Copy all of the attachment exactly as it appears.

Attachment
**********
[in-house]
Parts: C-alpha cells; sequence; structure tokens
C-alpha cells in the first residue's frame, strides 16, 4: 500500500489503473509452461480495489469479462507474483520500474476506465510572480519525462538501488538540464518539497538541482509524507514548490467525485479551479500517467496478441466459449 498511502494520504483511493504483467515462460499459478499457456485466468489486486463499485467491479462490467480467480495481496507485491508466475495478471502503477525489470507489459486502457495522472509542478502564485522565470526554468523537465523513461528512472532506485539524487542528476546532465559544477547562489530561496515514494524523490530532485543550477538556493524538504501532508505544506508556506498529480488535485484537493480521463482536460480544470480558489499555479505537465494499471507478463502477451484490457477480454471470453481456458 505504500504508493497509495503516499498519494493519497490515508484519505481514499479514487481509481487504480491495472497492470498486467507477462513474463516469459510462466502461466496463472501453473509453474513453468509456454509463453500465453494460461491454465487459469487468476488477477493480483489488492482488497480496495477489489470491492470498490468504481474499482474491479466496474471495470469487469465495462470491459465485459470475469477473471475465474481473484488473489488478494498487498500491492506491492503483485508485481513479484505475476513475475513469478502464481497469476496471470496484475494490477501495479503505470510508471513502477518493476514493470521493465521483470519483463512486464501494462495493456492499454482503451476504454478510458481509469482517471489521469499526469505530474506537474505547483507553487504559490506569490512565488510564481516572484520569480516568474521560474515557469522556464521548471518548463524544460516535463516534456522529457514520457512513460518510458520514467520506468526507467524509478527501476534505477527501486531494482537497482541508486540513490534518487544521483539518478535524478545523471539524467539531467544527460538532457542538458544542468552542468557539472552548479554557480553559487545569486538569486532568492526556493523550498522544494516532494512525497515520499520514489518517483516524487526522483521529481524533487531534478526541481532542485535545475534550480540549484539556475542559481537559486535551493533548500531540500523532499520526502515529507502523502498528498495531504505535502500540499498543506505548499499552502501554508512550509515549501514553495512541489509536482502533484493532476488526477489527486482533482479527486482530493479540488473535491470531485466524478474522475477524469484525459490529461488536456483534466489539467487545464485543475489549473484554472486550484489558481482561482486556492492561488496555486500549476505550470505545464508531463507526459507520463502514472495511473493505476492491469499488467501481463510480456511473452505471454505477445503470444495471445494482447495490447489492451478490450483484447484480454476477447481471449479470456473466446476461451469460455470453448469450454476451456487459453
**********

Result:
[in-house]
Parts: C-alpha cells; sequence; structure tokens
C-alpha cells in the first residue's frame, strides 16, 4: 500500500489503473509452461480495489469479462507474483520500474476506465510572480519525462538501488538540464518539497538541482509524507514548490467525485479551479500517467496478441466459449 498511502494520504483511493504483467515462460499459478499457456485466468489486486463499485467491479462490467480467480495481496507485491508466475495478471502503477525489470507489459486502457495522472509542478502564485522565470526554468523537465523513461528512472532506485539524487542528476546532465559544477547562489530561496515514494524523490530532485543550477538556493524538504501532508505544506508556506498529480488535485484537493480521463482536460480544470480558489499555479505537465494499471507478463502477451484490457477480454471470453481456458 505504500504508493497509495503516499498519494493519497490515508484519505481514499479514487481509481487504480491495472497492470498486467507477462513474463516469459510462466502461466496463472501453473509453474513453468509456454509463453500465453494460461491454465487459469487468476488477477493480483489488492482488497480496495477489489470491492470498490468504481474499482474491479466496474471495470469487469465495462470491459465485459470475469477473471475465474481473484488473489488478494498487498500491492506491492503483485508485481513479484505475476513475475513469478502464481497469476496471470496484475494490477501495479503505470510508471513502477518493476514493470521493465521483470519483463512486464501494462495493456492499454482503451476504454478510458481509469482517471489521469499526469505530474506537474505547483507553487504559490506569490512565488510564481516572484520569480516568474521560474515557469522556464521548471518548463524544460516535463516534456522529457514520457512513460518510458520514467520506468526507467524509478527501476534505477527501486531494482537497482541508486540513490534518487544521483539518478535524478545523471539524467539531467544527460538532457542538458544542468552542468557539472552548479554557480553559487545569486538569486532568492526556493523550498522544494516532494512525497515520499520514489518517483516524487526522483521529481524533487531534478526541481532542485535545475534550480540549484539556475542559481537559486535551493533548500531540500523532499520526502515529507502523502498528498495531504505535502500540499498543506505548499499552502501554508512550509515549501514553495512541489509536482502533484493532476488526477489527486482533482479527486482530493479540488473535491470531485466524478474522475477524469484525459490529461488536456483534466489539467487545464485543475489549473484554472486550484489558481482561482486556492492561488496555486500549476505550470505545464508531463507526459507520463502514472495511473493505476492491469499488467501481463510480456511473452505471454505477445503470444495471445494482447495490447489492451478490450483484447484480454476477447481471449479470456473466446476461451469460455470453448469450454476451456487459453